We met with our friends Bob and June from Seattle, who had come for a vacation. They were kind enough to bring a few things from the States that we needed, including a replacement digital camera for ours that had failed in Fes.

It was fun to travel with June, as she had a love of history and an appreciation of Rome! Bob busied himself photographing what he called "old stuff". We saw the Roman Forum, an ancient commercial, political, and religious center, Trevi Fountain, and the eerie catacombs. We spent a lot of time enjoying Italian cuisine, but agreed that the best Italian food we’d had so far was still back in Malaga, Spain!

Kirsten and Connor managed to get their "cat fix", cuddling with a friendly one that curled up in their laps during our chilly visit to Rome’s famed Coliseum. It was the site of more bloodshed than I thought. Supposedly, the games during its inauguration lasted 100 days and nights, during which some 5,000 animals were slaughtered. It was sickening to think of the 9,000 gladiators killed during the 117 days of games held under Emperor Trajan.

Moo! We felt like cattle as we waded in a sea of people toward St. Peter’s Basilica on New Year’s day. I was beginning to understand Jim’s disdain for tourist attractions. The Vatican is still full of priceless art and architecture – every inch of it – and I was awestruck by how much wealth the Church had accumulated over the years. I have yet to find the answer in any of our guidebooks, but I guess when you’ve been in business for 1700 years, you’re bound to amass some significant resources.

We had a surprisingly pleasant day at Pompeii, the most popular tourist attraction in Italy. Even Jim enjoyed roaming around the well-preserved town. When Vesuvius erupted in AD79, Pompeii was buried under a layer of pumice and ash, creating an archaeological "snapshot" that provides rich insight into everyday Roman life.

Like most visitors to Pompeii, we were interested in seeing the body casts, formed by hollows left in the hardened tufa by people in their final moments of life. Sad, but fascinating. To us, Pompeii was more interesting than Rome, and a lot less crowded.

We drove south along the beautiful Amalfi coast, winding our way through hairpin turns and past tiny villages clinging to the mountainside. Our next stop was to be the region of Calabria (in the "toe" of the Italian boot), to stay in Soveria.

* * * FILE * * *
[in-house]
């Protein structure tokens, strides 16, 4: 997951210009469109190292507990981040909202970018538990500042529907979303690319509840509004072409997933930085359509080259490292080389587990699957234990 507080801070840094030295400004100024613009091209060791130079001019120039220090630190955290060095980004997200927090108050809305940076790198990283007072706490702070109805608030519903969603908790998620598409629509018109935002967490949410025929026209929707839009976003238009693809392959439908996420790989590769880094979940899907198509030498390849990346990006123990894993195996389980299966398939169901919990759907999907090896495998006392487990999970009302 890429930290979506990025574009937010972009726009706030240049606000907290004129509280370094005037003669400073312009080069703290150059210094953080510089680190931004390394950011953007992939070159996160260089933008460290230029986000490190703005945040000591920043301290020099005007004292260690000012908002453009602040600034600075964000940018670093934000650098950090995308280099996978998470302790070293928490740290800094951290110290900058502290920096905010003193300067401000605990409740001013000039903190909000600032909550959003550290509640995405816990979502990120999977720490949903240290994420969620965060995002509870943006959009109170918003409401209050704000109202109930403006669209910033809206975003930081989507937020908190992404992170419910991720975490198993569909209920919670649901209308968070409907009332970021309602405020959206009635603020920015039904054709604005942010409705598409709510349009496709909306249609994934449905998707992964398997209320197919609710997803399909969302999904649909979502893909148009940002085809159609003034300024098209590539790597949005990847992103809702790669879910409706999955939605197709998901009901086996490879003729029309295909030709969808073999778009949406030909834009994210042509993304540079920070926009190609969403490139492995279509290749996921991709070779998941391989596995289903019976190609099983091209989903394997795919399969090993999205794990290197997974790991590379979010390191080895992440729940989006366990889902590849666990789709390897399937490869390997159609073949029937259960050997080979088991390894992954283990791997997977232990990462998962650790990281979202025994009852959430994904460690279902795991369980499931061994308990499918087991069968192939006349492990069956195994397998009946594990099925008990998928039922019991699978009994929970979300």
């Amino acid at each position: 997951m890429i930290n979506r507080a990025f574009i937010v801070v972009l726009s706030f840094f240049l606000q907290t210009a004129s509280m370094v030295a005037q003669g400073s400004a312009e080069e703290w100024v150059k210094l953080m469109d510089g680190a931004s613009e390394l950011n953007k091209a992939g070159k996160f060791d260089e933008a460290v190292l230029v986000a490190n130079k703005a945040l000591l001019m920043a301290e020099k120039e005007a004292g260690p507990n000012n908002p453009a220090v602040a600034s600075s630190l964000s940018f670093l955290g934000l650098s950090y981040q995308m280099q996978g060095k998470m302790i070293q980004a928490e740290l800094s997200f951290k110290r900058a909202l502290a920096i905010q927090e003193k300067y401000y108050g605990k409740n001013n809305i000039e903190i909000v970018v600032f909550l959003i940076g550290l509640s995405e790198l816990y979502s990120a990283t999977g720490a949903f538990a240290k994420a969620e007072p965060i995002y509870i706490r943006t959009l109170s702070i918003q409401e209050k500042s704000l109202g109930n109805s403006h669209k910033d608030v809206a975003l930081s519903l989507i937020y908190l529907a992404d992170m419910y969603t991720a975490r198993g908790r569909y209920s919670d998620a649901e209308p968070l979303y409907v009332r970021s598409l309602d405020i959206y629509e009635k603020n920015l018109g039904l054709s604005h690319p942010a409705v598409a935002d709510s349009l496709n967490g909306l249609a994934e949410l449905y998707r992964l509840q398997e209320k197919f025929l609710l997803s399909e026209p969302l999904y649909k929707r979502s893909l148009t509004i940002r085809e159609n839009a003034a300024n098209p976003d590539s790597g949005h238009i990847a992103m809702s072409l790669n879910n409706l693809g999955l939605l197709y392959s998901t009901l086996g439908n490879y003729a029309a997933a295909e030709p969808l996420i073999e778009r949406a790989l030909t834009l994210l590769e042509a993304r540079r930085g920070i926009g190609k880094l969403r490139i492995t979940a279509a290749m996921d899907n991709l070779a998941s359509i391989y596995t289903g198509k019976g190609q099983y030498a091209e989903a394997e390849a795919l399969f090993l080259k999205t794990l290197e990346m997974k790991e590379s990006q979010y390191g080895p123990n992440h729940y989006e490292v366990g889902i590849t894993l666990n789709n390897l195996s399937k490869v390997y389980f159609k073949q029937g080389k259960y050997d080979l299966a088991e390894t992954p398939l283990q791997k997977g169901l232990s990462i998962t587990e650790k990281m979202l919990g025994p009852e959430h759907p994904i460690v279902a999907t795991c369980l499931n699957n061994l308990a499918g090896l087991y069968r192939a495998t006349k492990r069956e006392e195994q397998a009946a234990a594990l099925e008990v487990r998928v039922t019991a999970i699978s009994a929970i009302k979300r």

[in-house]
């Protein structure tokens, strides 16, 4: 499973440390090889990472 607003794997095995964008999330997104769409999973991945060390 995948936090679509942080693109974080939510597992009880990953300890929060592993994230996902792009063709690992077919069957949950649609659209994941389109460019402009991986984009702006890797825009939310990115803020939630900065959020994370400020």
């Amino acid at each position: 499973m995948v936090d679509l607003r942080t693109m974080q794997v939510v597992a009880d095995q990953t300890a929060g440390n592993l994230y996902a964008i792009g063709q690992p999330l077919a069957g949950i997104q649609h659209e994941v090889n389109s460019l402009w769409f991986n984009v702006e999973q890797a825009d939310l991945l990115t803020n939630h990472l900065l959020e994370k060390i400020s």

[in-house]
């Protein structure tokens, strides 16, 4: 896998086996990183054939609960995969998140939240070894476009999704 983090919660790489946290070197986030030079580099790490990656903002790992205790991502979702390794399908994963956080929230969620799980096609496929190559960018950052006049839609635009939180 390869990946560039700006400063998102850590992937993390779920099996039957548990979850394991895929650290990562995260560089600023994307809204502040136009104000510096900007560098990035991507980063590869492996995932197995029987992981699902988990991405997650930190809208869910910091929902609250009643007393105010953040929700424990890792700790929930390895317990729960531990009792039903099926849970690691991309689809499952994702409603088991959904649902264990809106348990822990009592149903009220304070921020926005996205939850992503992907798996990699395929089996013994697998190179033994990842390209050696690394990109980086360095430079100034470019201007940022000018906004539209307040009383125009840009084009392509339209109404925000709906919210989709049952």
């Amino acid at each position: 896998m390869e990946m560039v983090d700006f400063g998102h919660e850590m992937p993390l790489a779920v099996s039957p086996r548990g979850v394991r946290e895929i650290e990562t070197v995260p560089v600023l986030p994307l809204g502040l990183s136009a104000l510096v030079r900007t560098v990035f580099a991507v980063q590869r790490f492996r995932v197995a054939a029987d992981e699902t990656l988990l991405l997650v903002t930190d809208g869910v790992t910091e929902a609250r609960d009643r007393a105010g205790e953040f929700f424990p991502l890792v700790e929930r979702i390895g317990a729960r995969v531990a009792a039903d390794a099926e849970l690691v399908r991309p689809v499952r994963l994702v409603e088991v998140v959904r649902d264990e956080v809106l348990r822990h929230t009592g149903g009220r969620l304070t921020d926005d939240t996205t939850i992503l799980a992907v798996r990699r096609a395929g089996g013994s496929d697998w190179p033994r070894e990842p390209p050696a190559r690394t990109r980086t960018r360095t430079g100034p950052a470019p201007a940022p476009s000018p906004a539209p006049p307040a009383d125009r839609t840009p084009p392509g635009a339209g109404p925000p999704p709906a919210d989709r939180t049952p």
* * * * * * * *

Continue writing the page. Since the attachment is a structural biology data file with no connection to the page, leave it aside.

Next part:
Jim flew back to the US to try and get our Syrian visas, and attend to some other business, while the children and I stayed for 16 days in Santacinnara, an agritourism farm. My parents had found this place on the Web and stayed here two years ago. It is owned and run by the Frattos, who made us feel like family. We lived in one of the cottages, surrounded by olive, almond, lemon, mandarin, and orange trees. The area’s gentle beauty reminded me of Tuscany, with its classic patchwork landscape of groves and fields.

For the first time in months, we did our own cooking as the cottage was equipped with a kitchen. It was refreshing to be able to eat the foods we missed, although we had several delicious meals with the Frattos. We could pick as many oranges as we could eat, and Connor took to making fresh-squeezed juice from blood oranges several times a day.

My Great Grandparents on my father’s side were from this area. While Connor was getting his hair cut, the barber and his friends found out that we were related to the Coreas in the area. While we were in a tiny neighborhood grocery, we met a man named Giuseppe. A few words and many hand movements later, I guessed that he’d met my parents a few years earlier, when they were trying to track down any remaining Coreas. It turns out that the Frattos knew the last Coreas in the area and arranged for them to come to the farm. It was great meeting cousins for the first time.

Kirsten and Connor spent time checking out animals on the farm – dogs, sheep, pigs, geese, turtles, and especially the seven pasta eating cats! A kitten that was rescued during our stay was even named after Kirsten.

We were awakened by pitiful squeals one morning and found that a large male pig had been slaughtered. We watched the entire butchering process, from the shaving to the organs being removed to the intestines being made into Italian sausage. The children found the yearly tradition "gross, but interesting".

Just a few days later, Francesco Fratto told us that the female pig had just given birth. Unfortunately, we had missed it. Two of them were cold and weak, looking as if they weren’t going to live. We held the tiny pink piglets near a heater, massaging them. It must have helped, because only one died, and a week later, all seven were plump. What an experience!

At the nearby Ionian coast beaches, we collected delicate shells and fossil hunted near an Aragonese (Spanish) castle. We had lots of time for reading and Kirsten found time to paint several watercolors of the surrounding landscape.

This was our favorite part of Italy.

To book a stay at Santacinnara, send email to Francesco Fratto, or visit thier website.

Next up: Turkey. Asia at last!